December 28, 2009: Is an I-601 Waiver Needed With This Residency Application?
Is an I-601 Waiver Needed With This Residency Application?
I have a question about the following scenario. A mother and daughter enter the USA with a B-1 visa (tourist). They both overstay their tourist visa for about 3 years. Mother marries a US Citizen. USC husband wants to petition for wife and step-daughter. We all know that mother won’t have any problem adjusting status here in the USA because she entered w/ a visa. My questions are: 1) What would be the best way to proceed so that step-daughter (she’s 6 years old) would obtain Residency? 2) Does she have to pay a fine? 3) Does an I-601 need to be submitted on her behalf? 4) Does USC step-father need to submit a separate I-130 for the stepchild? Thank you.
Assuming the United States citizen husband and wife got married out of love and not for the primary purpose of obtaining an immigration benefit and assuming she is otherwise qualified, the wife should be able to adjust her status in the United States. According to immigration law, so long as the qualifying marriage occurs before the child turned 18 years old and the U.S. citizen step-parent files an I-130 petition on the child’s behalf before the child turns 21 years old, then the child will be considered an immediate relative step-child for immigration purposes.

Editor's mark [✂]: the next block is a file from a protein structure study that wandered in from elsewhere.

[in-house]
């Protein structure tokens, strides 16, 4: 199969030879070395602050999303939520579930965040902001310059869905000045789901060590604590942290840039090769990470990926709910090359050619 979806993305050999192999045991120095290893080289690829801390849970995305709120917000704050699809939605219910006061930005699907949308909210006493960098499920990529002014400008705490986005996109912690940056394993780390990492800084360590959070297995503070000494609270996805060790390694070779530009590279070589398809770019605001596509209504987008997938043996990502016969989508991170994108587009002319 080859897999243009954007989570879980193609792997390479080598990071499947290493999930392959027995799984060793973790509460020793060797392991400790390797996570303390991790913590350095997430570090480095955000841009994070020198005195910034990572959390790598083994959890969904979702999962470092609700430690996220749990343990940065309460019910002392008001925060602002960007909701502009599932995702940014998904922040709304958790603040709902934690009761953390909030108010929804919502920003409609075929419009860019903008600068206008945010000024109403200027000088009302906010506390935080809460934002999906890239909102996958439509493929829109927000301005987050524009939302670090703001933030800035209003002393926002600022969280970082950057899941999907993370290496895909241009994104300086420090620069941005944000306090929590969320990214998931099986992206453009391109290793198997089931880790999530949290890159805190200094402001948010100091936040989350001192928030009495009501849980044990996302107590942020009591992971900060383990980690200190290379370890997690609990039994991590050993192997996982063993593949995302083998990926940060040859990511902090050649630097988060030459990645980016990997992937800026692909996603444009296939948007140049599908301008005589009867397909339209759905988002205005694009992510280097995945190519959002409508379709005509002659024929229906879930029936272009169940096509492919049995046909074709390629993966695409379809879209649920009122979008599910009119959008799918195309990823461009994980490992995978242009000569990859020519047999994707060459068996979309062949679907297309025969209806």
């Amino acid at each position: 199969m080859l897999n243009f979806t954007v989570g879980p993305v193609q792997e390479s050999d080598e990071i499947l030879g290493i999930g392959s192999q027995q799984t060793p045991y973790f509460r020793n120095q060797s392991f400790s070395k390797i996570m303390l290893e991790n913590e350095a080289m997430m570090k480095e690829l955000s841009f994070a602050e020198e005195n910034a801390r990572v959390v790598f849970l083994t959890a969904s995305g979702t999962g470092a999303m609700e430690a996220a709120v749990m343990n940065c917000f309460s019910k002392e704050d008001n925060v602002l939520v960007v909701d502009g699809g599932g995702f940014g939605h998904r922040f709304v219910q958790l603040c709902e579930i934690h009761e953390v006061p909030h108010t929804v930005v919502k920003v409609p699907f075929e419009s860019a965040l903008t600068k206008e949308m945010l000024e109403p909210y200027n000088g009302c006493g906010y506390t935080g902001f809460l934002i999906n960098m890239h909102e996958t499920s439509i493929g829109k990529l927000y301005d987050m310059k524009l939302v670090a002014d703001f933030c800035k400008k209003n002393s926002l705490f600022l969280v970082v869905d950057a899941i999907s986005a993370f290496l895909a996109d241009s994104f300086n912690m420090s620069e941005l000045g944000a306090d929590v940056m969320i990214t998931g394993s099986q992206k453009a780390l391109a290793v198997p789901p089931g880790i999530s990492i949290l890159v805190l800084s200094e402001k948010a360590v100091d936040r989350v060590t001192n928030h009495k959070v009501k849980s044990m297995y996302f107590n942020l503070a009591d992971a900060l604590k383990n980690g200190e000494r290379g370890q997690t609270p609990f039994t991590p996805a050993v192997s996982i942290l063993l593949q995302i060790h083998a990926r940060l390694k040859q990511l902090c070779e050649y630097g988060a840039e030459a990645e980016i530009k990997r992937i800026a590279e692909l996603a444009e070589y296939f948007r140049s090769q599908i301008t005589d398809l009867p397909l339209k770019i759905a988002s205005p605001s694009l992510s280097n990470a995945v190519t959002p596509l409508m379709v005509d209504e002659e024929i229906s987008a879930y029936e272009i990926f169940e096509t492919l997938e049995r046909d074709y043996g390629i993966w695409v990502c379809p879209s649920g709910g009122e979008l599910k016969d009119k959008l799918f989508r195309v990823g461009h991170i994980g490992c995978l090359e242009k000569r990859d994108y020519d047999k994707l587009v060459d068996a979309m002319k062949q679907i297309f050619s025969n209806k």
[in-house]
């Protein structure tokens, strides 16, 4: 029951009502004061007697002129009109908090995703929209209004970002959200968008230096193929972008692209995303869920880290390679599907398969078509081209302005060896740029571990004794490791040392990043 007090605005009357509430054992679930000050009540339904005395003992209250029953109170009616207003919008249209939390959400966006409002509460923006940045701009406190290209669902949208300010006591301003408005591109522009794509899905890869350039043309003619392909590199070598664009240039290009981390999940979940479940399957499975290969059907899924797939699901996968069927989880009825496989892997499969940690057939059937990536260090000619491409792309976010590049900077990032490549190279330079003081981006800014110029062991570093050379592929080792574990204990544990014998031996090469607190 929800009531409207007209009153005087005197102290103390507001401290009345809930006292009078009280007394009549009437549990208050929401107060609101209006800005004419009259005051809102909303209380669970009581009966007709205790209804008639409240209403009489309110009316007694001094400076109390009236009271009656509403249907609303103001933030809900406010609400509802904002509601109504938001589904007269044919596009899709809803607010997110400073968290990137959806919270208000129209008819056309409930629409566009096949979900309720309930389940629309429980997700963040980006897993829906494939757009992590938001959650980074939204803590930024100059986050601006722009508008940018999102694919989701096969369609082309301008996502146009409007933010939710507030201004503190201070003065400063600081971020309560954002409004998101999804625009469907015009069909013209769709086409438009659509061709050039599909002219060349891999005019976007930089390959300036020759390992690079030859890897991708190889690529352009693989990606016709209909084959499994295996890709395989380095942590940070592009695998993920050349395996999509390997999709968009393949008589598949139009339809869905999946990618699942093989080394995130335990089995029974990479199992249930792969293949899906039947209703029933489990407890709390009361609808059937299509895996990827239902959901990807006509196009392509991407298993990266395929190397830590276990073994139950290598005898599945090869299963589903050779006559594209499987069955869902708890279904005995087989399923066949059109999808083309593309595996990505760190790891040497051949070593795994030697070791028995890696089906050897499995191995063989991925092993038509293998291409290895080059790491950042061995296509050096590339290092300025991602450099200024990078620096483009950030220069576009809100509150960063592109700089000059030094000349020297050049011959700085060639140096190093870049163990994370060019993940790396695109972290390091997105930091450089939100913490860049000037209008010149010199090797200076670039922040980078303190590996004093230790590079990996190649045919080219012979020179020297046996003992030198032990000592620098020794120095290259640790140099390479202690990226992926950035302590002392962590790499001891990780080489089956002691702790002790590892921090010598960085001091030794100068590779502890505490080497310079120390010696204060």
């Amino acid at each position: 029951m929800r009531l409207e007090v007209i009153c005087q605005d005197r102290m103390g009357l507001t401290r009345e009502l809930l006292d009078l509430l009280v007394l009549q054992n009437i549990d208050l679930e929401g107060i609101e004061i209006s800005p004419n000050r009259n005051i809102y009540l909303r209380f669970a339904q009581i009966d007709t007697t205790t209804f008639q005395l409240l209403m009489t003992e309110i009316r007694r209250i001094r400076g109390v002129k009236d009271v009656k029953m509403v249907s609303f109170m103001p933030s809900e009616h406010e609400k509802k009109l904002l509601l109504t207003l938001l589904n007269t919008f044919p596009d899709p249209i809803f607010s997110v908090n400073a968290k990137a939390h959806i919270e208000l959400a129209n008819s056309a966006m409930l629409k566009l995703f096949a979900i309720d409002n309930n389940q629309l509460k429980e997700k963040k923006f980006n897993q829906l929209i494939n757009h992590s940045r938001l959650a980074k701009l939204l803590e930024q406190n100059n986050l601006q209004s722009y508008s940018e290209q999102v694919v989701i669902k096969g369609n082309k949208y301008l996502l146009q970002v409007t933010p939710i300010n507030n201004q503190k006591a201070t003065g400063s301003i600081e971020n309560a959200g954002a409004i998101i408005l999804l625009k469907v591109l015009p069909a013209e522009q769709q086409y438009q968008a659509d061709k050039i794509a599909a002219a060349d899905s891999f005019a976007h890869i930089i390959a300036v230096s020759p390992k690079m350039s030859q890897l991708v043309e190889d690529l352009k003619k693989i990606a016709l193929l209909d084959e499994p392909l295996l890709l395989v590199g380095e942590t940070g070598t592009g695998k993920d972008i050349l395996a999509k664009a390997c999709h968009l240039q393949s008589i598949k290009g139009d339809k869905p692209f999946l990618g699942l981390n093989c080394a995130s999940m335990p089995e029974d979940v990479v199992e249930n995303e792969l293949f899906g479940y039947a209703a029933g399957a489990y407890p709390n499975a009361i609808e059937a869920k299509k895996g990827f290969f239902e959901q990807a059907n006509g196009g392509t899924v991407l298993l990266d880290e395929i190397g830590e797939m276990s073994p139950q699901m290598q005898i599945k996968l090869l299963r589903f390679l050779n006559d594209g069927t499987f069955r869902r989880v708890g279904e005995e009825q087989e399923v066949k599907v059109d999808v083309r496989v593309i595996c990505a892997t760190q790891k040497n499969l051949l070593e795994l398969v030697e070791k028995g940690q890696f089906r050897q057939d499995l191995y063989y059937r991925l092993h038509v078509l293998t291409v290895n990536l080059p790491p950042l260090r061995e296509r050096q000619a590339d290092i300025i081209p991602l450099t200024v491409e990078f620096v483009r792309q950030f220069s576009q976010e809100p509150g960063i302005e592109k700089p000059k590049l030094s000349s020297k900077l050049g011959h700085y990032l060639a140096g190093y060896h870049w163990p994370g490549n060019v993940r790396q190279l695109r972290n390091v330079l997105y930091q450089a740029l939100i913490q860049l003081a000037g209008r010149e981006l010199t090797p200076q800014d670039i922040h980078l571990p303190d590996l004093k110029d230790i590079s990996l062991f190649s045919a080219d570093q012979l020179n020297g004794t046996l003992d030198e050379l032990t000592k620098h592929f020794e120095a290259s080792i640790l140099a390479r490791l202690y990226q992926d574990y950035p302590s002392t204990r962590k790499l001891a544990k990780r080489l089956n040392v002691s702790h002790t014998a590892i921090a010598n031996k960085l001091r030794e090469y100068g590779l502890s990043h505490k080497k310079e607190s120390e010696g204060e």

The step-child will have to file a separate adjustment of status application to obtain residency. Unless there are facts that have been omitted from the scenario presented, neither the wife nor the step-child should have to pay a fine or file a waiver. If the mother becomes a United States citizen while the step-child is a permanent resident and under the age of 18, the step-child may automatically derive citizenship.
It may be wise to consult with an experienced immigration attorney before filing any forms, fees, and supporting documentation with the United States Citizenship and Immigration Service (USCIS).
Michael Shane and Evan Shane, Immigration Attorneys